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Messenger's final image before crashing into the surface of Mercury

The unmanned Messenger probe has completed its Mercury mission, going out with a bang.

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The last photo transmitted by Messenger before it crashed into the surface of Mercury. NASA/Johns Hopkins University Applied Physics Laboratory/Carnegie Institution of Washington

Mercury probe Messenger's mission has finally come to a close, with the spacecraft hurtling into the planet's surface at a speed of 8,750 mph (14,082 kph) at 3:26 p.m. EDT on Thursday.

As it plummeted, having used the last of its fuel to position itself into the gravitational pull of Mercury, the probe still continued to take photographs of the planet's surface. The final image transmitted back to Earth is of the floor of the 58-mile-wide (93 km) Jokai crater.

Messenger's impact would have created a small crater of its own, estimated to be about 50 feet in diameter.

The probe, which was originally planned for a one-year mission, was launched on August 3, 2004, reaching Mercury orbit in March 2011. It then went on to spend the next four years studying the Swift Planet in an unprecedented level of detail, quadrupling its expected mission length.

"Going out with a bang as it impacts the surface of Mercury, we are celebrating Messenger as more than a successful mission," said John Grunsfeld, associate administrator for NASA's Science Mission Directorate in Washington.

"The Messenger mission will continue to provide scientists with a bonanza of new results as we begin the next phase of this mission -- analysing the exciting data already in the archives, and unravelling the mysteries of Mercury."

The impact occurred on the far side of Mercury, so NASA scientists were unable to observe it directly. Instead, the impact was confirmed at 3:40 p.m. EDT, at the time the probe was due to reappear from behind the planet. In addition, the NASA Deep Space Network Radio Science team independently confirmed the loss of a signal from Messenger.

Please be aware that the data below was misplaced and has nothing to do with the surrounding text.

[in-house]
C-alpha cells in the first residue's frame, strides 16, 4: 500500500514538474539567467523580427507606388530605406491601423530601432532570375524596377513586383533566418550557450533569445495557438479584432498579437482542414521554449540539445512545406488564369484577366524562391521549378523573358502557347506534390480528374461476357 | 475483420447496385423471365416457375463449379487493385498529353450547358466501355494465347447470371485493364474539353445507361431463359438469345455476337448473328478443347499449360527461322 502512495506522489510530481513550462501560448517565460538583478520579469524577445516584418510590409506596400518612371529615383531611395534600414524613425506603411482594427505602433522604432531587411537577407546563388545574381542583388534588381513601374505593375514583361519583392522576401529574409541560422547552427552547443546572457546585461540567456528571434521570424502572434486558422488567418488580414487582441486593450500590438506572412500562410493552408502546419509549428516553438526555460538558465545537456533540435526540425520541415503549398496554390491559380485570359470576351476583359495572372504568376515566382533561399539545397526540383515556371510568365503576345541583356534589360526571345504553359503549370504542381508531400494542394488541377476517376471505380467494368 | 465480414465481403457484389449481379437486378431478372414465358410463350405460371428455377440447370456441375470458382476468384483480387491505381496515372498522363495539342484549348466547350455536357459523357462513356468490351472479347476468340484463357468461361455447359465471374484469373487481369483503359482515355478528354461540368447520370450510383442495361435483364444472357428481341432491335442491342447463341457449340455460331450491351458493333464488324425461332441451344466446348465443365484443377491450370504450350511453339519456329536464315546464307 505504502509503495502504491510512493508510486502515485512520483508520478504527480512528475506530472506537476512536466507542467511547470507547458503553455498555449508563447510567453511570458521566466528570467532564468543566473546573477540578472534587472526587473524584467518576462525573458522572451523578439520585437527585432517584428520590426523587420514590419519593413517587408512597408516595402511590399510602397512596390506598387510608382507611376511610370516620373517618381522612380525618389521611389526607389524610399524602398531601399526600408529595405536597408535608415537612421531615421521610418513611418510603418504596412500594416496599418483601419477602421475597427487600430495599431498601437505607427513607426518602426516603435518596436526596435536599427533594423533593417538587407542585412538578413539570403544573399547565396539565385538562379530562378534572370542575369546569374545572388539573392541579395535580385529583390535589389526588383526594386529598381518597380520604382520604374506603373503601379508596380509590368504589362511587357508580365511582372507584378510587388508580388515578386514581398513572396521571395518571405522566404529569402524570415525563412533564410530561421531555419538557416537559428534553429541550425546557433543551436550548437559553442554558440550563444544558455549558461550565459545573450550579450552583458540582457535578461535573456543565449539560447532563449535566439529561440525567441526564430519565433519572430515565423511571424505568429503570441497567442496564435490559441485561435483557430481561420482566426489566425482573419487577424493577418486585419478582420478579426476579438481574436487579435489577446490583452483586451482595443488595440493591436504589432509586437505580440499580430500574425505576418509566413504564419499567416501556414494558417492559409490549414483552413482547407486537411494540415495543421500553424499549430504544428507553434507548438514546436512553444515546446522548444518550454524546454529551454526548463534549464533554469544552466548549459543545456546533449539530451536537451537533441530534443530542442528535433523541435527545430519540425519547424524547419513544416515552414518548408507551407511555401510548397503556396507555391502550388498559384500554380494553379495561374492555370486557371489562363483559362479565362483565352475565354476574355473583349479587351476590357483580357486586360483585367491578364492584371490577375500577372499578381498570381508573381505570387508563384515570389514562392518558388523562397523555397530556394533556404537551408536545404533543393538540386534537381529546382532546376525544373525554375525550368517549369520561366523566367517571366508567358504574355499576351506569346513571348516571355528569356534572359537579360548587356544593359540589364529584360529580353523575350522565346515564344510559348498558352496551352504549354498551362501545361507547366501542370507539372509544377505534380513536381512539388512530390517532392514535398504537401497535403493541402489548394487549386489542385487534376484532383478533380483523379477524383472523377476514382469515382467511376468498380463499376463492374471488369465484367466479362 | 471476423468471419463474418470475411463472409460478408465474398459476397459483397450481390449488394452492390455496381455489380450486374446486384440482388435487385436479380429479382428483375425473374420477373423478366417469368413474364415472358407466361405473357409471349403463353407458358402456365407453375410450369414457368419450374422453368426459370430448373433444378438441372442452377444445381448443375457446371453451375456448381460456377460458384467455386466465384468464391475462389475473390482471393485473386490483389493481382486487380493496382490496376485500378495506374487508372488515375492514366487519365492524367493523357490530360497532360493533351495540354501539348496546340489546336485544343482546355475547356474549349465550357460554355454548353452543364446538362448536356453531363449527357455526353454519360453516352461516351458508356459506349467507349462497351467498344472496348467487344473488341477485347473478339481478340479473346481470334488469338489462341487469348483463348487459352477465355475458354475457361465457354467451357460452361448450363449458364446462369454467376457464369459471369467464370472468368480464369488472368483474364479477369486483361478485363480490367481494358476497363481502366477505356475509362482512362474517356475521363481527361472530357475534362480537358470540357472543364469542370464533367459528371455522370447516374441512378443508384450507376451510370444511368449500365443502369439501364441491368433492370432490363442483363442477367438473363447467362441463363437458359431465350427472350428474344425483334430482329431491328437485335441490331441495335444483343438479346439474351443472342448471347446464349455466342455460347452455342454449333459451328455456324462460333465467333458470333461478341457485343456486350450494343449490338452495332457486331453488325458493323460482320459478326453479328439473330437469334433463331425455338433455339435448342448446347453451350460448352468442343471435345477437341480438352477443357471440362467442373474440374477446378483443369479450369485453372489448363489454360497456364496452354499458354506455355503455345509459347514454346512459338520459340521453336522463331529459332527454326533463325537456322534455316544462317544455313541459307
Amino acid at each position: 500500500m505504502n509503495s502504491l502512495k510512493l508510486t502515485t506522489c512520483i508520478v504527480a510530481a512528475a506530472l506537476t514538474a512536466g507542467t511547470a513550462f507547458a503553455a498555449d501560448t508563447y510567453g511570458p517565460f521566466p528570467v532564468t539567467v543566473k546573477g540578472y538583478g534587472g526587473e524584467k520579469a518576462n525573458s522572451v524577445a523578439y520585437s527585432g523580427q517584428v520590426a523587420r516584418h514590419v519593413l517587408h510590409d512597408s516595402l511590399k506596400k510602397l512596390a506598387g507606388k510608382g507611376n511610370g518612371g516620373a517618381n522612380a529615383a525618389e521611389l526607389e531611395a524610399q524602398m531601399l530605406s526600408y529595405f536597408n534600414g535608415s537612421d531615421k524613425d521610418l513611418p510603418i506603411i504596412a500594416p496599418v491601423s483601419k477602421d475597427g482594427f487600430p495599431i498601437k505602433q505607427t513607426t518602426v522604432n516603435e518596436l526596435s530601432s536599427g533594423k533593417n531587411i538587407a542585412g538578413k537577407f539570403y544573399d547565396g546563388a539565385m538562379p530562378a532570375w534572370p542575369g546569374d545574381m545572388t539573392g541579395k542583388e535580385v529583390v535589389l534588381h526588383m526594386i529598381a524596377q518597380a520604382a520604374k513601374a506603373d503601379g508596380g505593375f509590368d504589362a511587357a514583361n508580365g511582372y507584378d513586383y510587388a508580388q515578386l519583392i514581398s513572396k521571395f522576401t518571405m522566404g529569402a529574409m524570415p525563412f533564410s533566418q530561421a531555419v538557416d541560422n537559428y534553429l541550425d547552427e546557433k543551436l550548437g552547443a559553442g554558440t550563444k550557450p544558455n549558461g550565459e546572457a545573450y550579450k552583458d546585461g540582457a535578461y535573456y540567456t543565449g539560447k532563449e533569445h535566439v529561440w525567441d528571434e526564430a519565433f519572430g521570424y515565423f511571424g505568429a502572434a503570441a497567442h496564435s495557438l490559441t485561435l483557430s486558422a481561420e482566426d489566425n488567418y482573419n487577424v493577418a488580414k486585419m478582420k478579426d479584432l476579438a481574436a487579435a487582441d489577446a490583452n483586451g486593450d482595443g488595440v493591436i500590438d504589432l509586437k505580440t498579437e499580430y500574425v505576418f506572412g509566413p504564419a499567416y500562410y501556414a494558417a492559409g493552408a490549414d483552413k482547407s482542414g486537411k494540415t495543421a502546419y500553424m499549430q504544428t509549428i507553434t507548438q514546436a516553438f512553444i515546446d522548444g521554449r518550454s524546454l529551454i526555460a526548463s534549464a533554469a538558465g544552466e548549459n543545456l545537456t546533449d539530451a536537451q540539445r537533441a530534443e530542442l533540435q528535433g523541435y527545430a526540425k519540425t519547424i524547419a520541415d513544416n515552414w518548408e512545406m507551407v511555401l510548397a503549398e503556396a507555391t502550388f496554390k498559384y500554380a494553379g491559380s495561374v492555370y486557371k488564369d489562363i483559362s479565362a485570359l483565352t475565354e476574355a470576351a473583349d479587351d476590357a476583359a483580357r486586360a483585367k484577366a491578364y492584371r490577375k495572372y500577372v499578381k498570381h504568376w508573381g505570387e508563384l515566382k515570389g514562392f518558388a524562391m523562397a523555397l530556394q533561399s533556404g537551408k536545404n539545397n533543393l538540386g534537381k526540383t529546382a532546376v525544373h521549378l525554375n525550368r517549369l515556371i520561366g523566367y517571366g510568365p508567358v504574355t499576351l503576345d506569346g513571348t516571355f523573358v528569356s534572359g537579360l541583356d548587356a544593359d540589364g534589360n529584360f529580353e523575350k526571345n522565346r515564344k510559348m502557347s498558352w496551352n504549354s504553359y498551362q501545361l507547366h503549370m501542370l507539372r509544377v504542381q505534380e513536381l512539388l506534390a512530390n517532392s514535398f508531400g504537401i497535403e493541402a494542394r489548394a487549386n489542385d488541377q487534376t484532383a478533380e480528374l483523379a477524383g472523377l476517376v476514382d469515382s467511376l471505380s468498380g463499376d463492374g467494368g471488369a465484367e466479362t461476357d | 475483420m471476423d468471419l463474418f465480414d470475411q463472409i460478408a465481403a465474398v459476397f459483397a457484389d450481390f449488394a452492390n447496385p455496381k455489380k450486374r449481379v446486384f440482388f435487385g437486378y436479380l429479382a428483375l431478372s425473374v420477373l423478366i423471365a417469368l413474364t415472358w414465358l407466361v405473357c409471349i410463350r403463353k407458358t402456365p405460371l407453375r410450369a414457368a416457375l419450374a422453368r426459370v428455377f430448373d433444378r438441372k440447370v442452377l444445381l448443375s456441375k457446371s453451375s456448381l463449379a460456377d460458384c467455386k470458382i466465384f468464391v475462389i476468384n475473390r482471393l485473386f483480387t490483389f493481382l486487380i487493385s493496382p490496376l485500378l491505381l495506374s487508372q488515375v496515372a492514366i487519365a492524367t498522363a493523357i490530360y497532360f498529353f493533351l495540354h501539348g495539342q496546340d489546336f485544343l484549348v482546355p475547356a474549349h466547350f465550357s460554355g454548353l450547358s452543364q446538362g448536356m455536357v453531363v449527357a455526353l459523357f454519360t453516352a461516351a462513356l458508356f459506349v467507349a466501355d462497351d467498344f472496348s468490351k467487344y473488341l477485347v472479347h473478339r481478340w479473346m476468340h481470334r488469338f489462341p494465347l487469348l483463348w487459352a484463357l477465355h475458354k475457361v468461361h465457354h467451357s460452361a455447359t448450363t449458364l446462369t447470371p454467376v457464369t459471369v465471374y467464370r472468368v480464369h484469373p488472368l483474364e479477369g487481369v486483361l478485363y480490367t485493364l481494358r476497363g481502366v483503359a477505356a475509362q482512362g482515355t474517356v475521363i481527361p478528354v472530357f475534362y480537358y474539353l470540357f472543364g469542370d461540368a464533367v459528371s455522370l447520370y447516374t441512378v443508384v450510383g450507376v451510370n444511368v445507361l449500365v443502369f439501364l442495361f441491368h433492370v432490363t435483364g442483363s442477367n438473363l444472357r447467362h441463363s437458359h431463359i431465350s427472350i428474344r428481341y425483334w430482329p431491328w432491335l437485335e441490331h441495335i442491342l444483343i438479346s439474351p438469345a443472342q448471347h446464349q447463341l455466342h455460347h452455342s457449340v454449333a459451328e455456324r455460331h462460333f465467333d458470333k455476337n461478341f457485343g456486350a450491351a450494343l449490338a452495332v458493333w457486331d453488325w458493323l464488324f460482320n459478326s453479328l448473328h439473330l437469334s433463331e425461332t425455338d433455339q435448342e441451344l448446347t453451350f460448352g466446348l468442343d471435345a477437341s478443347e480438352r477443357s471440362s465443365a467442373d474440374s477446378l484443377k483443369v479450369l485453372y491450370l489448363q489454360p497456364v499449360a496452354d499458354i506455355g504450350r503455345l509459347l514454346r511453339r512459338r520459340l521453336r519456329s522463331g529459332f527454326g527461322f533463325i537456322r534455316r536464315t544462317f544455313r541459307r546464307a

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One of Messenger's last images, transmitted the day before impact. It shows a region some 115 km south of the centre of the Mansart crater. NASA/Johns Hopkins University Applied Physics Laboratory/Carnegie Institution of Washington

The probe's important discoveries include the surface composition of Mercury; its geological history; its polar ice deposits; and that its magnetic field is offset from the planet's centre.

"Today we bid a fond farewell to one of the most resilient and accomplished spacecraft to ever explore our neighbouring planets," said Sean Solomon, Messenger's principal investigator and director of Columbia University's Lamont-Doherty Earth Observatory in Palisades, New York.

"A resourceful and committed team of engineers, mission operators, scientists, and managers can be extremely proud that the Messenger mission has surpassed all expectations and delivered a stunningly long list of discoveries that have changed our views -- not only of one of Earth's sibling planets, but of the entire inner solar system."